IndyCar's Tony Kanaan Is Powered by High-Tech Shirt on the Track

During IndyCar races, Tony Kanaan wears a shirt that measures his breathing and brain activity.
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If you were powering around Turn One of the Indianapolis Motor Speedway, you would hold your breath. Because at 230 mph, pulling 2.5 times the force of gravity laterally, in an eight-second blur with 30 other speeding cars, even an IndyCar veteran would hold his breath. Tony Kanaan does.

The 2004 IndyCar Series champion and 2013 Indy 500 winner found that out earlier this year thanks to a smart shirt in development by two Japanese firms, chemical company Toray Industries and IT services company NTT Data. The shirt is a modified version of the fireproof underwear Kanaan wears during races, and has fibers infused with conductive polymers threaded along the right arm and across his chest. (This conductive fabric is branded “hitoe.”) A device that slips into a pocket on the center of his chest collects signals from the fibers—measuring grip strength, breathing and his heart’s ECG trace—and relays this data to NTT through the car’s telemetry system.

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Kanaan started wearing the shirt in 2015, but this past year was the first in which NTT collected a full season’s worth of data. And so it was the first year the team started to get real insight into what Kanaan does inside the car.

“On the ovals, Tony was holding his breath all the way through the corners,” says Brian Welling, an engineer responsible for the radio and data connections on Kanaan’s Chip Ganassi Racing No. 10 car. “Every driver—NASCAR, IndyCar—on all these ovals, they’re probably doing it and they don’t realize.”

The shirt technology has been adapted significantly over the last three years as NTT engineers have learned the nuances of IndyCar racing. Early versions of the shirt had wires that needed to be plugged into the car’s telemetry system, meaning Kanaan had to be hard-wired into the car. Now it wirelessly connects. The signal-collecting device on the shirt had to be moved since it sat right where Kanaan’s seatbelts crossed. And the amount of data—hundreds of data points per second—that needed to be relayed back overwhelmed the bandwidth of the car’s radio and took eight days to analyze. The bandwidth has since been expanded, and analysis is down to less than 24 hours.

Asked about his decades of racing experience up until he started working with sponsor NTT Data, Kanaan, 42, explains, “We had a deficit.” Although everything about the car was measured and scrutinized, “there was no data collection on what the driver would suffer. We never had that.”


“I’ve always worked out my entire life not to be tired in a racecar, but really just guessing what do I do,” Kanaan says. A self-described “workout freak,” he has raced full- and half-Ironman triathlons, and would push his heart rate up above 180 beats per minute in training for IndyCar. He was unsure, though, whether his workouts were optimized for his day job. “Am I preparing in the right way? Am I overdoing? Am I underdoing? Am I doing stuff that I shouldn’t be doing? Am I wasting my time?”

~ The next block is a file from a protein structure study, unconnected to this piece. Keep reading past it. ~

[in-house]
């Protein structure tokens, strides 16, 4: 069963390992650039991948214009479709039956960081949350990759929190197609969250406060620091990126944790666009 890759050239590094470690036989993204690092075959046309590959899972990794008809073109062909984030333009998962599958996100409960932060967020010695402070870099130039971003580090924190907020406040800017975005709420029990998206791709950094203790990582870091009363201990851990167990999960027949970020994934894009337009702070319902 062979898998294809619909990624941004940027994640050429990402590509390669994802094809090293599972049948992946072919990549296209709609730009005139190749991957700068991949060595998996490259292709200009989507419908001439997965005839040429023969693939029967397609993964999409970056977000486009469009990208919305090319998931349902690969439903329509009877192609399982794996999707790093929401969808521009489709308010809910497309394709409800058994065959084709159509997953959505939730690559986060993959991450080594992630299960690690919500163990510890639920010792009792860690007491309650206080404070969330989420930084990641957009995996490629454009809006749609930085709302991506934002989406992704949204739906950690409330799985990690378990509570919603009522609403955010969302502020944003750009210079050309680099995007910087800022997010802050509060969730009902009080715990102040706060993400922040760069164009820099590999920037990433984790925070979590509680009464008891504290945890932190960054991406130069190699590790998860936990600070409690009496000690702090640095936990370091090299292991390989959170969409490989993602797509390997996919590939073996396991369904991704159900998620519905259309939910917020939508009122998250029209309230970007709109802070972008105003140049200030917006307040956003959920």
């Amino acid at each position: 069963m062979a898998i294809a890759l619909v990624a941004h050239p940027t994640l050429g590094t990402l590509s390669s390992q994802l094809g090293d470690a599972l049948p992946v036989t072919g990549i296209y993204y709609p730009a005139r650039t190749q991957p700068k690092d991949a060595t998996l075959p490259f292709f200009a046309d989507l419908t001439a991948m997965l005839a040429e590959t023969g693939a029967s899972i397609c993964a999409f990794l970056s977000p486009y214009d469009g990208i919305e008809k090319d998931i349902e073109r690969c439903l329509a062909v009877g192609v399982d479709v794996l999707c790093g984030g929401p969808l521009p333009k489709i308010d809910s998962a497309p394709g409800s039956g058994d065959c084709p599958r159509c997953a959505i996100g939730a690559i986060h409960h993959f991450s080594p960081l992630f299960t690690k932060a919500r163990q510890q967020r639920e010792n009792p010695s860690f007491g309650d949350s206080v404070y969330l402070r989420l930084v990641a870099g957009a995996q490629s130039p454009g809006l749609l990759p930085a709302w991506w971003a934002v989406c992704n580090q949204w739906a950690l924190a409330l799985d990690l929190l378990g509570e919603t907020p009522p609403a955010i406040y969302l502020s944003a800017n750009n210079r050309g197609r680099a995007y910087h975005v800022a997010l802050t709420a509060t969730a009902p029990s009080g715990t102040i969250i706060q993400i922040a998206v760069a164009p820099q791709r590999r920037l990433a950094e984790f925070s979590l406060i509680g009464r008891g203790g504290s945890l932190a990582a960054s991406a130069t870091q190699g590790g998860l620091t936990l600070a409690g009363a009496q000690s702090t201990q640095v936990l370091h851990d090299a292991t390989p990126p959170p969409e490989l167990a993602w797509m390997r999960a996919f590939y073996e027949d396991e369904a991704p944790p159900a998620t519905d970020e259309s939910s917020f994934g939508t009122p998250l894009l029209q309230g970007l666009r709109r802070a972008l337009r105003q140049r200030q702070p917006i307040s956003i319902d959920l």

Wearing the hitoe threaded shirt, Kanaan has learned that even on a hard lap his heart rate stays between 130 and 160 beats per minute. He’s worked with his long-time trainer Sergio Alcantara to adjust workouts to focus on that lower heart rate zone. Welling has seen how high stress situations like navigating the pit lane safely affect his driver. “The heart rate really does go up whenever you slow down and come into the pits,” he says.

As well as holding his breath on corners at ovals, Kanaan also grips the steering wheel tighter through the first half dozen laps of every race. When you’re tense you burn more energy, so perhaps finding a way to relax more might improve Kanaan’s endurance through long races. Welling admits, though, that he and the team are still in a learning phase. “None of us are doctors,” he says. “We’re still trying to figure out what we want out of it.”

According to Saurabh Kumar, a software developer at NTT, this shirt represents the “first time in this sport somebody has tried to find correlations between human and machine.”

“[Now] the challenge is to do it real time,” Kumar says. That would mean Kanaan’s physiological data could we merged with his car’s telemetry, and viewed side-by-side on the pit wall. “If we were capable of doing this real time, nothing is impossible.”

According the Mike Thomas, president of the life sciences division at NTT Data Americas, while experimenting with the high-speed world of IndyCar is a good test of the technology, the ultimate focus is to find and develop use cases in health care. The original, non-IndyCar, version of the shirt is designed for medical applications.


Kanaan’s father, Antoine, was diagnosed with cancer when Tony was 11. Tony spent much of the next two years of his childhood watching his dad fight the disease in hospital. Antoine passed away in 1988. Now Kanaan sees this shirt as a way to help other people who might be struggling with cancer or other serious illnesses. Instead of having to stay in hospital, this technology could allow them to be closely monitored at home.

But as far as his fellow IndyCar drivers go, Kanaan would rather be the only one wearing the shirt, “I don’t want them to have it,” Kanaan says. “No way.”